Time management isn’t one-size-fits-all. So how do you figure out what approach works for you?
That’s exactly what I got to talk about with Jared Loman on the Kajabi Edge Podcast. Read on for strategies on taking back your time based on your personality type, or listen to the full episode of the Kajabi Edge Podcast here!
Time Management Personality Types
There are an abundance of time management theories out there, but not all of them work for everyone. One of the first things I do with my one-on-one time management coaching clients is give them the opportunity to take the Myers-Briggs assessment. The results are so telling to help direct us to which time management strategies will work best for them.
Knowing your personality is crucial to finding a time management strategy that will work for you long-term. For example, some people thrive on a check list… while others will lose the checklist completely. Some people journal as a way to cut through the overwhelm… while others need to create a step-by-step action plan.
So let’s say you’re someone who thrives on a checklist. I might recommend you try journaling because that’s what works for me, but because we have different personalities, journalling won’t work for you.
So many traditional time management strategies say “Do it this way,” but I’m here to say “Do it your way – let’s figure out what your way is.”
Interested in finding out what your time management personality is? I created the Chaos to Calm Quiz to help you take your first steps. After this quiz, you’ll see results that show you exactly what you need to do to feel more productive, less stressed, and more balanced.
Get Clear on Your Vision
One thing that’s universal, no matter your personality type: time management does not start on the pages of your calendar.
Instead, you need to start with what matters most to you. After you decide what matters most, you should then organize your time around that. So regardless of personality type, I always have my clients craft their vision for the future. They answer questions like: What do you want your life to look like in 6 months? A year? 5 years?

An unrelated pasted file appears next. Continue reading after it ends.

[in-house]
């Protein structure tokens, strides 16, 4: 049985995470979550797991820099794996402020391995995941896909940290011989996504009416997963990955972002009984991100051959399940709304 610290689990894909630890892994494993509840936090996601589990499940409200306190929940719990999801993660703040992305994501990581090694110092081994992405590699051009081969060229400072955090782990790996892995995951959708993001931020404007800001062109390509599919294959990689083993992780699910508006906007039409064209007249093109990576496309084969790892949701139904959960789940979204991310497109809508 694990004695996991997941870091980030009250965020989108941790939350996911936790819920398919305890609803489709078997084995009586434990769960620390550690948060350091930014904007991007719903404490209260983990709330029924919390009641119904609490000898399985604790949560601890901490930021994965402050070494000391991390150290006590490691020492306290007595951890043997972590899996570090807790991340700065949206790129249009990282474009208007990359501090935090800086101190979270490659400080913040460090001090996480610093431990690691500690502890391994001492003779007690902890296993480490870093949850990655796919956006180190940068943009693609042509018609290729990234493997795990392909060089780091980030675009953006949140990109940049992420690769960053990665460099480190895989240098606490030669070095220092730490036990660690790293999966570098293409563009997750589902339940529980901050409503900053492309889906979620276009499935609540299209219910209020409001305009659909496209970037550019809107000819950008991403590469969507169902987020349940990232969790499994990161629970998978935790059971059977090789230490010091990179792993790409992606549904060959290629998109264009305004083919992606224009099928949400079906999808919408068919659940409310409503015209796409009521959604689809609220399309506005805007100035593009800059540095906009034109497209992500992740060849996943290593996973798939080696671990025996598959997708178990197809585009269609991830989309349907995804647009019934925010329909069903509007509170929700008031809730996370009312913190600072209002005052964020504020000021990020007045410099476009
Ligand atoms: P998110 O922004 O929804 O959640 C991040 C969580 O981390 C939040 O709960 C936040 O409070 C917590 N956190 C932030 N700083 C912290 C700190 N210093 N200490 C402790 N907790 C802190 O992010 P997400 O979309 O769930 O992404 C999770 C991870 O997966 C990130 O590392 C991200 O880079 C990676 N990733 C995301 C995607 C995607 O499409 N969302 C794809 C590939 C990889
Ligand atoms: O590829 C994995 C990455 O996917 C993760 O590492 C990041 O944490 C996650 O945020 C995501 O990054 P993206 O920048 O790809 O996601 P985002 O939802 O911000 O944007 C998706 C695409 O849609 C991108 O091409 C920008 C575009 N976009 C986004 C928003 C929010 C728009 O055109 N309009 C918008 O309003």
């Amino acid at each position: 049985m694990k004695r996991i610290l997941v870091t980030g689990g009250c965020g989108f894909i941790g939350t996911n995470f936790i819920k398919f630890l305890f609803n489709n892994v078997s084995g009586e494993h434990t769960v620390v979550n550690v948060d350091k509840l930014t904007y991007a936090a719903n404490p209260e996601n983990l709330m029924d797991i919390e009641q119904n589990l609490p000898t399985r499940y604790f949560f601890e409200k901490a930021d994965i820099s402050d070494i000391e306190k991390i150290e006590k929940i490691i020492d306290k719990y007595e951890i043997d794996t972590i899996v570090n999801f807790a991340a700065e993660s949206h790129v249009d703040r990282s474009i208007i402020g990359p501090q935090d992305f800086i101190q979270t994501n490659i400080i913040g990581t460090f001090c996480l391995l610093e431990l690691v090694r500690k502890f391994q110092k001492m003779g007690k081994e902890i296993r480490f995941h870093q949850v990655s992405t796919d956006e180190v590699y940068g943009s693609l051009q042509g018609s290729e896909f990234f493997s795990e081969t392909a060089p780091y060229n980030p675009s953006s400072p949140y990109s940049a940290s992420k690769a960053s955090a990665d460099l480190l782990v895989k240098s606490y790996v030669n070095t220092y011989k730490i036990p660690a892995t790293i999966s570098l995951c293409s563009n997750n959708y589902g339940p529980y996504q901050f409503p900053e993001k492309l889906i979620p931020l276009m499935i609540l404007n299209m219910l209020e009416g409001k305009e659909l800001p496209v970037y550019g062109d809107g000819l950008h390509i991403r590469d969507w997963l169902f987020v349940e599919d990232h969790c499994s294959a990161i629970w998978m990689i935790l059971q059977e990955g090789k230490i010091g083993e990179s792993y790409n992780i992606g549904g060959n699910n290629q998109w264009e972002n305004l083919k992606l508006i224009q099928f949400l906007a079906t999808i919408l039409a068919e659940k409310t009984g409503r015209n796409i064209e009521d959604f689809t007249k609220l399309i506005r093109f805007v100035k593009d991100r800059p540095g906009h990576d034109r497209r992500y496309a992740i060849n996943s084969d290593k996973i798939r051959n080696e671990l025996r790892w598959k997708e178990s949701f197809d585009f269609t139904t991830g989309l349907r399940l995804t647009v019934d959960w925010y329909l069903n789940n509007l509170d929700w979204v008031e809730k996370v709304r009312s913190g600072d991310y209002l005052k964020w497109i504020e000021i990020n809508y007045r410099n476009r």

Let yourself daydream. Once you have that picture of the future, that gives us something to start reverse engineering. Consider the question “What are you doing now to make that vision a reality?” and edit your schedule accordingly.
This might require setting boundaries or saying “no” to opportunities more often. Parkinson’s Law states that work expands to fill the time allotted. If you have no boundaries around your work, it is so much harder to scale back and achieve your vision for your life than just having boundaries in place to begin with.
Whenever you start to feel overwhelmed and burnt out, it’s important to take a hard look at how you’re spending your time. Ask yourself: Is everything on your calendar high value? Is it making an impact?
The Pareto Principle tells us that 80% of our outputs are a result of 20% of our inputs. This means 20% of how we spend our time is going to give us the highest impact for that time. If you’re starting to feel overwhelmed, be very critical and ask yourself: What are my 20% activities? What tasks are giving me the highest returns?
Let’s say you’re a business owner. Is it recording a podcast episode, because you know that’s what will grow and nurture your audience? Is it reaching out and building relationships, because you know referrals will build your business? Decide on your 20% activities, and then cut as much of the rest as possible.
And this is coming from someone who only works 5 or 6 hours a day, max! When I pick up my kids from school, there’s no burning the midnight oil at work. Whether it’s podcasting, one-on-one-coaching, or writing my new book (Time Management Essentials: The Tools You Need to Maximize Your Attention, Energy, and Productivity – hitting shelves in June!), I have to focus on those 20% activities to run my business. It truly is possible to get more done with less time.
Want more? Listen to the full episode of the Kajabi Edge Podcast here.